Brain Pickings

Posts Tagged ‘data visualization’

07 MAY, 2009

Writing Without Words: Visualizing Jack Kerouac’s On The Road

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Literature as a canvas, a book as a living organism, and rhythm as a texture.

London-based artist Stefanie Posavec has a gift for words. Or for the lack thereof, to be exact. Her latest project, Writing Without Words, explores the literary world when its most important building blocks are removed by visually representing text.

The project uses Jack Kerouac’s iconic On The Road and takes a number of different approaches in dissecting its content visually. One examines “literary organism patterns” through simple tree structures that divide each of the book’s three parts into chapters, which divide into paragraphs, paragraphs into sentences, and sentences into words. All these elements are color-coded based on key themes in the book.

Another visualization technique looks at sentences, representing them by lines organized according to the number of words per sentence and color-coded to the theme.

Finally, there’s an exploration of rhythm textures — visualizing sentences by using their punctuation to create circular diagrams. Each line represents a word, with the thickness of the lines and the space between them representing the cadence, pauses and emphasis created by the punctuation.

So if you fancy yourself a fan of the written word and an advocate of visual literacy, now’s your chance to nail both — to your wall, that is: The work is available as on-demand posters here.

More about Stefanie and her work from NOTCOT.

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06 MAY, 2009

Running The Numbers: Oceanographic Visualization

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What 20,500 tuna have to do with your old toothbrush, or how a plastic comb ended up on top of Japan’s most iconic volcano.

We love TED. We love data visualization. We hate environmental demise.

Naturally, we love artist Chris Jordan‘s (remember him?) response to the overlooked but tremendously concerning issue exposed by legendary ocean researcher Sylvia Earle in her TED Prize wish — overfishing and the rapid decline of oceans’ natural vitality.


In Running The Numbers II, the second installment of his Portraits of Global Mass Culture series, Jordan looks at mass phenomena on a global scale. Again, each image portrays concrete data about a specific issue.

Depicts 270,000 fossilized shark teeth, equal to the estimated number of sharks of all species killed around the world every day for their fins.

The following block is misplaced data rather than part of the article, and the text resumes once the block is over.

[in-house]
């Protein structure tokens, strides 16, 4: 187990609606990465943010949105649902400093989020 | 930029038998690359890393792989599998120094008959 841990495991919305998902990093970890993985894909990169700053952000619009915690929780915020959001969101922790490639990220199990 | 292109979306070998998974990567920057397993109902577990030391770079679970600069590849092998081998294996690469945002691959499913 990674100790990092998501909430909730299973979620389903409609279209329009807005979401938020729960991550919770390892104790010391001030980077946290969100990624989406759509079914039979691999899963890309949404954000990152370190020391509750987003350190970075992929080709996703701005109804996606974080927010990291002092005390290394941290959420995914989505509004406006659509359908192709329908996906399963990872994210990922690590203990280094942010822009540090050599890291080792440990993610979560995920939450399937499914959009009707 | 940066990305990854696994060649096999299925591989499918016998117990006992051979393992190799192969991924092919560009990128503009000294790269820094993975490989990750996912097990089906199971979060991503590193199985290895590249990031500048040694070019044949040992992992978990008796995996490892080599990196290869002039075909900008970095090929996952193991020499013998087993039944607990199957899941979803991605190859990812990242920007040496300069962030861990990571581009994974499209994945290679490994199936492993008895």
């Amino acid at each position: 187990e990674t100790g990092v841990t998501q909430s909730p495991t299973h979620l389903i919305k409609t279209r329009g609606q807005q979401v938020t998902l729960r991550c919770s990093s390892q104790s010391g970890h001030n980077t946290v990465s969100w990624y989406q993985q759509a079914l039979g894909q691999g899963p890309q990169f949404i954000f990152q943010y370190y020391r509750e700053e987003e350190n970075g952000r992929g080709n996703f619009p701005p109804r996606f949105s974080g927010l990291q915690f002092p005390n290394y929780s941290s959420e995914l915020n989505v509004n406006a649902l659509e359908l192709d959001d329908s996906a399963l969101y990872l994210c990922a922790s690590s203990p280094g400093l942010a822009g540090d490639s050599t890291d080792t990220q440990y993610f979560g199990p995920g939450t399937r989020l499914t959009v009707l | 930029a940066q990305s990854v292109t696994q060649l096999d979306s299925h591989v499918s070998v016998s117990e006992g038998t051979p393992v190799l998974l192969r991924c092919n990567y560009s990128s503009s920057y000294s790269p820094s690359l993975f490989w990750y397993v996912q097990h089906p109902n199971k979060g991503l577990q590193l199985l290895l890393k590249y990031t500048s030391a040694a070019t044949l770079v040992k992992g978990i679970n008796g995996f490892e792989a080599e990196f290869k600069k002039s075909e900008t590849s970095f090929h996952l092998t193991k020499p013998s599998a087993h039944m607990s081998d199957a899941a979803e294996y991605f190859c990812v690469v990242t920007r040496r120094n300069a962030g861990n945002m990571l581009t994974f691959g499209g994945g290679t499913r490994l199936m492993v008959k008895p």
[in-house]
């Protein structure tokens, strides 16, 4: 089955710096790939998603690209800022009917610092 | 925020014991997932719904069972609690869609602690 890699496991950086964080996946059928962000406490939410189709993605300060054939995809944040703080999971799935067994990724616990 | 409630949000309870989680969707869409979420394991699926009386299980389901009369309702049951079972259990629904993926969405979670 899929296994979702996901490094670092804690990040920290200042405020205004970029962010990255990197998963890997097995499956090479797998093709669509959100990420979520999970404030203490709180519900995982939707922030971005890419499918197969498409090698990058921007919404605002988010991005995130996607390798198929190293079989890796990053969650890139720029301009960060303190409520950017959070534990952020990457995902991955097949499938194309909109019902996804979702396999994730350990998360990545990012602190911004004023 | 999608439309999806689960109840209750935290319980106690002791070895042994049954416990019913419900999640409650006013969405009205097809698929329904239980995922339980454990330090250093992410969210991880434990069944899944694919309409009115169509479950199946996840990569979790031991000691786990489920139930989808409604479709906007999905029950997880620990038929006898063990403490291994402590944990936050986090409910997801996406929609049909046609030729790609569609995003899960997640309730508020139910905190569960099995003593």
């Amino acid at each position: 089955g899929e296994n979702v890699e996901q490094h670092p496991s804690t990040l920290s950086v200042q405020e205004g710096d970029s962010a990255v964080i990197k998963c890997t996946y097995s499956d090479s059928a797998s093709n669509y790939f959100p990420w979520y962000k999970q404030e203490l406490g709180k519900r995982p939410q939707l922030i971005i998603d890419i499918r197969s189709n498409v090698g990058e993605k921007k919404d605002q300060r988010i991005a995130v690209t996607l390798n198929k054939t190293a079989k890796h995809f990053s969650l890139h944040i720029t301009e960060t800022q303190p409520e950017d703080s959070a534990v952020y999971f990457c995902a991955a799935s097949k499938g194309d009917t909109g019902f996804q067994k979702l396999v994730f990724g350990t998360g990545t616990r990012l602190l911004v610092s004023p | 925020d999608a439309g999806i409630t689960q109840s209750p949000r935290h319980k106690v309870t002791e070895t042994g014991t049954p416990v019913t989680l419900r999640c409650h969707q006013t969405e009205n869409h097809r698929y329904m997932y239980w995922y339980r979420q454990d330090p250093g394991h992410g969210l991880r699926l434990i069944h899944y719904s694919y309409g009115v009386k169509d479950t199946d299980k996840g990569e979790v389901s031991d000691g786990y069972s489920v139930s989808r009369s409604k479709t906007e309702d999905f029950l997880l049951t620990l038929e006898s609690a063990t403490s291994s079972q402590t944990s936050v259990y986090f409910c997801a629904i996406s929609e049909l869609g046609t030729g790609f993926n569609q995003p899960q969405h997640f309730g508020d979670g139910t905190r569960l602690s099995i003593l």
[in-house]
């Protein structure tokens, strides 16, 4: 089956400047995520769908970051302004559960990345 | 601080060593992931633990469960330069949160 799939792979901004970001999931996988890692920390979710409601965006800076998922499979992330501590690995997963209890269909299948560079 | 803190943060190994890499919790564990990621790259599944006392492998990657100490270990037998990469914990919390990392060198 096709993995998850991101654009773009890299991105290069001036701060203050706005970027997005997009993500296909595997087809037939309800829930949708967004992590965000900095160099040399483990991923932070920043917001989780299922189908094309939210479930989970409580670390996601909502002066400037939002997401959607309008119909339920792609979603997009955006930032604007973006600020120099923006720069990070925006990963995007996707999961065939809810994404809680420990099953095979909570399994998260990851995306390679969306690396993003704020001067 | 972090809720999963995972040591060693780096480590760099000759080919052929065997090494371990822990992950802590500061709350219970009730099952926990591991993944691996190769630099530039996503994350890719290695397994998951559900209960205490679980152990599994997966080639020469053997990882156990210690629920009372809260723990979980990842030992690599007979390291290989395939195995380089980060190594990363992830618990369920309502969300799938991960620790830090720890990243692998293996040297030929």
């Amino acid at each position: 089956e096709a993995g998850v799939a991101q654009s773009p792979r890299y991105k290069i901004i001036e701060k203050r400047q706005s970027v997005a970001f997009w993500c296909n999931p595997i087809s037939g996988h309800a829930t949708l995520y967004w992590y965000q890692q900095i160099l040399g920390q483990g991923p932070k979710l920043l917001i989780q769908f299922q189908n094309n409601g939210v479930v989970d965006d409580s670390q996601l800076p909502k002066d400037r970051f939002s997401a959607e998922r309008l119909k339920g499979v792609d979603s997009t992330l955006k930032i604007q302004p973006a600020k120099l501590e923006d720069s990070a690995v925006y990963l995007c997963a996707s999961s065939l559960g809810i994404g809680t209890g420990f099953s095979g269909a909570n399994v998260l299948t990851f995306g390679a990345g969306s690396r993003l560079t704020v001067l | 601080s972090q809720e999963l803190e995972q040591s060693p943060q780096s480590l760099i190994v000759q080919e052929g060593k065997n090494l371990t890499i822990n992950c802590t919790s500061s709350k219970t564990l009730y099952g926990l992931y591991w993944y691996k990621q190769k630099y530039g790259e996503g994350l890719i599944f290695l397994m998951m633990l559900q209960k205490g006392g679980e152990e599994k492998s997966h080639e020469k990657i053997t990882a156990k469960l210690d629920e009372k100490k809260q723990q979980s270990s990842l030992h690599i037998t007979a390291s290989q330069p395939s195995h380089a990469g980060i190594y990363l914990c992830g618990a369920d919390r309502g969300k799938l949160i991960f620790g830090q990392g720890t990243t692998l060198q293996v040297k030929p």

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Further zoom

Detail at actual print size

Finding meaning in global mass phenomena can be difficult because the phenomena themselves are invisible, spread across the earth in millions of separate places. There is no Mount Everest of waste that we can make a pilgrimage to and behold the sobering aggregate of our discarded stuff, seeing and feeling it viscerally with our senses.

Depicts 2.4 million pieces of plastic, equal to the estimated number of pounds of plastic pollution that enter the world's oceans every hour.

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Detail of the top of Mt. Fuji

Detail at actual print size

Jordan’s work is both a reminder of and an antidote to our individual sense of insignificance as we face these disturbing global issues with an increasing sense of urgency — we love the idea of juxtaposing the effect of our collective actions with the tiny individual contributions that make them up. It’s a new kind of call for personal responsibility — could that be your old toothbrush at the foot of Mt. Fuji?

We are stuck with trying to comprehend the gravity of these phenomena through the anaesthetizing and emotionally barren language of statistics. Sociologists tell us that the human mind cannot meaningfully grasp numbers higher than a few thousand; yet every day we read of mass phenomena characterized by numbers in the millions, billions, even trillions.

Depicts 20,500 tuna, the average number of tuna fished from the world

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Detail at actual print size

For a deeper look at our collective individualism in its cultural context, be sure to check out Jordan’s absolutely brilliant book, Running the Numbers: An American Self-Portrait — it comes with our highest stamp of recommendation.

via @TEDchris

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28 APRIL, 2009

A Typographic Visualization of Every TED Talk, Ever

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9,306 hours of culture’s biggest brain cloud, condensed into a tiny word cloud.

We love TED. We love data visualization. We love fun. So we had some fun with crafting our very own semantic representation of TED talks.

The data comes from this excellent spreadsheet of every TED talk available, compiled by an anonymous author. (We stumbled upon it somewhere down the Twitter rabbit hole months ago.) We used Wordle for the cloud visualization and pulled the words from the official title of each talk — a fairly reliable representation of what the talk is actually about.

Although this model is certainly limited and not at all representative of the full breadth of what TED stands for, an essence begins to emerge — it’s highly concerned with innovation and the future, it’s about tackling global issues, and design is a big part of the solution puzzle.

Share and enjoy.